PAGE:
Jeffers waved a hand at me. “We saw the potential, Alan, or we wouldn’t have continued to fund your project as long as we did.”
Past tense. They were already talking past tense. When was the decision made? I wondered. In a millisecond?
“Think about all the baby boomers retiring, though,” I blurted, and then, after this final lame response, realized that if the baby boomers could live another ten years, it might bankrupt those paying to keep them alive. What the world needed now wasn’t longer lives, but shorter ones.
Connolly glanced at Jeffers, then turned to Winsdon. He lowered his voice slightly in a deliberate mask of pretended privacy. “Now,” he summed up, “if your gene was actually effective, Alan, and you had a better medium to deliver it as a drug, a case might be made suggesting this was an orphan drug. That would be one way to merit early approval. Of course it would need to be marketed as such, with development underwriters brought on board, and projections drawn showing it’s not going to be profitable for us, but that some people really need it in high risk cancer cases.” Connolly smiled thinly at me, showing a competitive ego, bolstered by an unjustified disdain. “Well,” he said, “isn’t that the truth of it, anyway, Dyson?”
“Absolutely not,” I reiterated, in now reckless defiance. “This wouldn’t lead to some orphan drug. At least not in my opinion. You aren’t a scientist, Kevin, and don’t know what the hell you’re talking about!” I looked at Jeffers for support, but the V.P. only pursed his lips and folded his hands in front of him reflectively.
“Really,” Connolly said. “In your opinion.”
“Come on,” I said, struggling to keep my tone in bounds. “The groundwork has been done, and clinical testing of mice wouldn’t be that expensive here. Dr. Bischoff has approved what I’ve done so far. There are no excipients to worry about either, or medicinal chemists to hire. I’ve been working my ass off to arrive at this point!”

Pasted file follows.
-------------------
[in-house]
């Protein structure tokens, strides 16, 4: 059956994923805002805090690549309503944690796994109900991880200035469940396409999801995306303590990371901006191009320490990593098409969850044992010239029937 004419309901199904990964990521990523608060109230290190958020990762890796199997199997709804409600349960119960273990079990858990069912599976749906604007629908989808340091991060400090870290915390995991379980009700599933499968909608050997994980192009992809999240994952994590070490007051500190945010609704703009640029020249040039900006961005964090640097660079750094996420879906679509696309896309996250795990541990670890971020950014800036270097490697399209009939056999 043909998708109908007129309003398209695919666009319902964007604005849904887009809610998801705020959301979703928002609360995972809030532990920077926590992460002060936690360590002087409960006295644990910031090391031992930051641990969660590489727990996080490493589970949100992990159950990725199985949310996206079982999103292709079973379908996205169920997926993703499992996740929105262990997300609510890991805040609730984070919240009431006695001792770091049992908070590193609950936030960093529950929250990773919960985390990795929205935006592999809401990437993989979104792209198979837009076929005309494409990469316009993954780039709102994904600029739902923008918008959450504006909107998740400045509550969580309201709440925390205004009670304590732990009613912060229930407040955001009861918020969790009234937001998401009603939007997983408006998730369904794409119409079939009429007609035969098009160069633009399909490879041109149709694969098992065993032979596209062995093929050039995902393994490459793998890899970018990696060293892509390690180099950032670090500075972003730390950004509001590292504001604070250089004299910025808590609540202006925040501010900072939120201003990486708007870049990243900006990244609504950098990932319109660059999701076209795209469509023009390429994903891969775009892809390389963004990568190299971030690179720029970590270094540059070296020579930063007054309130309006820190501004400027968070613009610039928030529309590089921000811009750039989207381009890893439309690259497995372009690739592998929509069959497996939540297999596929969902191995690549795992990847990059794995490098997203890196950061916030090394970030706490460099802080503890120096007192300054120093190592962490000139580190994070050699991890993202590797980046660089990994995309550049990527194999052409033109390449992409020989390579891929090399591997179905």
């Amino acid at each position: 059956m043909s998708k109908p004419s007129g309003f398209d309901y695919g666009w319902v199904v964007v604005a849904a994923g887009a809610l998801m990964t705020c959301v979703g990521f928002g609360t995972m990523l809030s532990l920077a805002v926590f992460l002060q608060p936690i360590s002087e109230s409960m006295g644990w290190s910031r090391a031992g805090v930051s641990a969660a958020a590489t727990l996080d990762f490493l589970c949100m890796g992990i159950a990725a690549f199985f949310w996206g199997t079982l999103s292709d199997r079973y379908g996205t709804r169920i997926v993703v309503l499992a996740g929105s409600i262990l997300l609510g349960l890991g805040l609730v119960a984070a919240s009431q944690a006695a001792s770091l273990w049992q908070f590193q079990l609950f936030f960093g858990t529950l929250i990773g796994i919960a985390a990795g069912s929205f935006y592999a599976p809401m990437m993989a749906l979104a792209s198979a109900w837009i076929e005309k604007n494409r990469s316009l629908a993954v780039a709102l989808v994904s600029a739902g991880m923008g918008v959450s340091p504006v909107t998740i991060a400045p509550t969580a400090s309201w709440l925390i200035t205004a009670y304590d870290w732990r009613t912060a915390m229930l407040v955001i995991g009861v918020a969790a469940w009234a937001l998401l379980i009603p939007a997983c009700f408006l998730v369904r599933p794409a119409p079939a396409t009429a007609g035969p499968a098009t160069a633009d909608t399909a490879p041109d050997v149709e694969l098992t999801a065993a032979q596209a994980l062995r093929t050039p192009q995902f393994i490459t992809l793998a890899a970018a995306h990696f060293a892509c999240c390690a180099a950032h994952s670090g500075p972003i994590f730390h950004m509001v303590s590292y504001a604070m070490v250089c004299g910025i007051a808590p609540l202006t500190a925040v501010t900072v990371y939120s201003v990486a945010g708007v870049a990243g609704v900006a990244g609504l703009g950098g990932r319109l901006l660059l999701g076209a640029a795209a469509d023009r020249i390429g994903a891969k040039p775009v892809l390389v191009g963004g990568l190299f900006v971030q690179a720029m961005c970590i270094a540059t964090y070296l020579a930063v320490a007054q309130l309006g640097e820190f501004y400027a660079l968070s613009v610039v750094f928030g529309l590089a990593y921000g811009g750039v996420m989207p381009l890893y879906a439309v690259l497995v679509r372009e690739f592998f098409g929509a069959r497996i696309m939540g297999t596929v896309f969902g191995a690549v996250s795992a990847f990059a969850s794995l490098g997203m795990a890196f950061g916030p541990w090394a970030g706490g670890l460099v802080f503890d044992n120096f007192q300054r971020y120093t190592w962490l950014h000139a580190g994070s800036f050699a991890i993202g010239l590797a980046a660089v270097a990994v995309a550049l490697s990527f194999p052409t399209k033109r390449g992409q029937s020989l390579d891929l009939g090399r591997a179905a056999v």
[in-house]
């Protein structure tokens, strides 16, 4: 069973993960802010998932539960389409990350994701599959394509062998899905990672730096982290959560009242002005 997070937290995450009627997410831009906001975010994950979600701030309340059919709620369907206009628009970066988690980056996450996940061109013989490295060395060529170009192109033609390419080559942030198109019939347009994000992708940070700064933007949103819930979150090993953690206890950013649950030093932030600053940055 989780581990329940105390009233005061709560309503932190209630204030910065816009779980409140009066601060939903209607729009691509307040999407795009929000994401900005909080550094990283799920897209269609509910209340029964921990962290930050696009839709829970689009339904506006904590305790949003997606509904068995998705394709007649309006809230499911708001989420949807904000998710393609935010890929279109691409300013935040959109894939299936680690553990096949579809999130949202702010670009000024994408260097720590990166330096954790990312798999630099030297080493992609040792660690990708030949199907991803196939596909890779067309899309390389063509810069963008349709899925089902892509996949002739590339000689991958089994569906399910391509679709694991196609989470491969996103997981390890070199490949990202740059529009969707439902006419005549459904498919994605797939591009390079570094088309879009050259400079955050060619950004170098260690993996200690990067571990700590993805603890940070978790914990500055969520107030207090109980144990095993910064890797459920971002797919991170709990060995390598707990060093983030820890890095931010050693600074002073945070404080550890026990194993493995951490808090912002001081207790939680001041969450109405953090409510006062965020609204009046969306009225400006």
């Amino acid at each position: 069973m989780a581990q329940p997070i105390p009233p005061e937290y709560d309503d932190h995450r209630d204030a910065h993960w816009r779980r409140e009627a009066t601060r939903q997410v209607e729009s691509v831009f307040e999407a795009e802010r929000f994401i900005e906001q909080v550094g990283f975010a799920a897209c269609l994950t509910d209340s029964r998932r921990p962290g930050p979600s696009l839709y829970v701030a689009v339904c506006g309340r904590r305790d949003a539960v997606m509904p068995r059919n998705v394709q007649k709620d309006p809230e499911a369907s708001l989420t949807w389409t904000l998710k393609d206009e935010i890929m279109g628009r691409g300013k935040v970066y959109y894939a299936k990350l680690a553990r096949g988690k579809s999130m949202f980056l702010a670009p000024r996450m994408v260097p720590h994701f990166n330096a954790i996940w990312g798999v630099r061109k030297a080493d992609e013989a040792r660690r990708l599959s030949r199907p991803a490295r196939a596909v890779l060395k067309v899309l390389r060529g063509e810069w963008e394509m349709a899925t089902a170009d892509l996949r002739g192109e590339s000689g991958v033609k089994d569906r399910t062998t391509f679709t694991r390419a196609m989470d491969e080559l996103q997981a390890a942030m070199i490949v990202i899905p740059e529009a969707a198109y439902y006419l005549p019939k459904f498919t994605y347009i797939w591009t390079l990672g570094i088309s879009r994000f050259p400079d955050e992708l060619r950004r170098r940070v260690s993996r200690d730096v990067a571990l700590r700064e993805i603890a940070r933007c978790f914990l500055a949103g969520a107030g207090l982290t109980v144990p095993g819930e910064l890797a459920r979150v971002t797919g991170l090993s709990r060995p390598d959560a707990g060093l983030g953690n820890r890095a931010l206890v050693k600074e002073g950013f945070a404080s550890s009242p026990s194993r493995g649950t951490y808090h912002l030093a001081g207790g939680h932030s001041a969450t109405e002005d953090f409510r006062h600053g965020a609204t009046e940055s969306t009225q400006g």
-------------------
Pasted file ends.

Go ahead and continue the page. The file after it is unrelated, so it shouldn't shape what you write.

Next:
“Then why,” Ray Liotta’s lookalike asked the ceiling, with raised eyebrows, “do you think you can circumvent the drug approval process?”
I felt heat surge in my forehead as though the conference room had just become a boiler room. “I don’t, Kevin. Where did you get that fr—”
“Did you know the antibiotic Terramycin took fourteen years to approve, and over a hundred thousand soil samples to validate?”
“I know that. Why are you—”
“And have you developed any kind of pilot plan to push developing this into a drug, using whatever trade name you come up with, like maybe ‘Bristalene’?”
“Well, of course I haven’t had time to—”
“We really have to move cautiously at the company now,” Jeffers suddenly interjected, as though part of a tag team. “That’s all Kevin is saying. This is an election year, too, and we can’t afford another failure at a time like this.”
“A time like what, sir? Is there something I don’t know? I thought this was no different than—”
“What? Last year? Last week? Prescription drug subsidies are turning all eyes toward our industry. And with Baycol recalled due to fatal muscle breakdown . . .” Jeffers stopped himself, pausing. “Bottom line is . . . nobody here wants to rock the boat, Alan. And from what you’ve told us, we’d be in for some major rocking here, once we declare. And the results just aren’t there.”
How fast a mood can change. Looking at them, it occurred to me that their decision hadn’t been made in a millisecond, but had been made long before they entered the room. I studied my own reflection in the shiny mahogany table for a moment, and when I looked up again, still amazed by the transformation that had just occurred, Winsdon held my gaze. “You’ll keep up your good work, though, won’t you, boy,” the big man concluded, simply. Then he got up to leave.
Winsdon’s stooped, hulking figure retreated from the dim chamber. Dutifully, Connolly followed him like Santa’s gleeful little elf. Last to go was Jeffers, who turned at the last moment to suggest, “We’d like you to see someone about the stress you’ve been under, Alan.”
“Stress, sir?” I said in disbelief.
“Associated with working your ass off. Your own words.” He paused to look up the hallway. “Take some time off. You’ve earned it. Play some golf, take a cruise. There’s more to life than what can be seen under a scanning electron microscope. Okay, boy?”
Boy, I thought, sitting there alone for a moment. Oh, boy . . .